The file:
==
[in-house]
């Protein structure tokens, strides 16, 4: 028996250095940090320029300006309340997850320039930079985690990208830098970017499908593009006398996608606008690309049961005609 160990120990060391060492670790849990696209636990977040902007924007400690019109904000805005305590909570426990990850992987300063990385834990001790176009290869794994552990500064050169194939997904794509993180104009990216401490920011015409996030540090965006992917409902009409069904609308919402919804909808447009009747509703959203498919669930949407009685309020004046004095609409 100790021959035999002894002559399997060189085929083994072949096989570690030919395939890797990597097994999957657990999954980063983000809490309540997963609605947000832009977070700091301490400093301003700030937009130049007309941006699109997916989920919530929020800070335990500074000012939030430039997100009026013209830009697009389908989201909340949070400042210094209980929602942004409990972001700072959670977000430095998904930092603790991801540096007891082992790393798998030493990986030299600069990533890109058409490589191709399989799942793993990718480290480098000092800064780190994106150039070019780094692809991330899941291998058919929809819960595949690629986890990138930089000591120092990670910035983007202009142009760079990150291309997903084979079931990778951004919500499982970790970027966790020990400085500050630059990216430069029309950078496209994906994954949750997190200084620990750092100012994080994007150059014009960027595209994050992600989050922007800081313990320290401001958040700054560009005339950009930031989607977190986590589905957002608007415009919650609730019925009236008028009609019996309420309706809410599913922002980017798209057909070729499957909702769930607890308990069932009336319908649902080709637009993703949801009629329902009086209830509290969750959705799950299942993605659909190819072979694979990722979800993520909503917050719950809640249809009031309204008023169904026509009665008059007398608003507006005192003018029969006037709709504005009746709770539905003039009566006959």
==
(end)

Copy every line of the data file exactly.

[in-house]
């Protein structure tokens, strides 16, 4: 028996250095940090320029300006309340997850320039930079985690990208830098970017499908593009006398996608606008690309049961005609 160990120990060391060492670790849990696209636990977040902007924007400690019109904000805005305590909570426990990850992987300063990385834990001790176009290869794994552990500064050169194939997904794509993180104009990216401490920011015409996030540090965006992917409902009409069904609308919402919804909808447009009747509703959203498919669930949407009685309020004046004095609409 100790021959035999002894002559399997060189085929083994072949096989570690030919395939890797990597097994999957657990999954980063983000809490309540997963609605947000832009977070700091301490400093301003700030937009130049007309941006699109997916989920919530929020800070335990500074000012939030430039997100009026013209830009697009389908989201909340949070400042210094209980929602942004409990972001700072959670977000430095998904930092603790991801540096007891082992790393798998030493990986030299600069990533890109058409490589191709399989799942793993990718480290480098000092800064780190994106150039070019780094692809991330899941291998058919929809819960595949690629986890990138930089000591120092990670910035983007202009142009760079990150291309997903084979079931990778951004919500499982970790970027966790020990400085500050630059990216430069029309950078496209994906994954949750997190200084620990750092100012994080994007150059014009960027595209994050992600989050922007800081313990320290401001958040700054560009005339950009930031989607977190986590589905957002608007415009919650609730019925009236008028009609019996309420309706809410599913922002980017798209057909070729499957909702769930607890308990069932009336319908649902080709637009993703949801009629329902009086209830509290969750959705799950299942993605659909190819072979694979990722979800993520909503917050719950809640249809009031309204008023169904026509009665008059007398608003507006005192003018029969006037709709504005009746709770539905003039009566006959």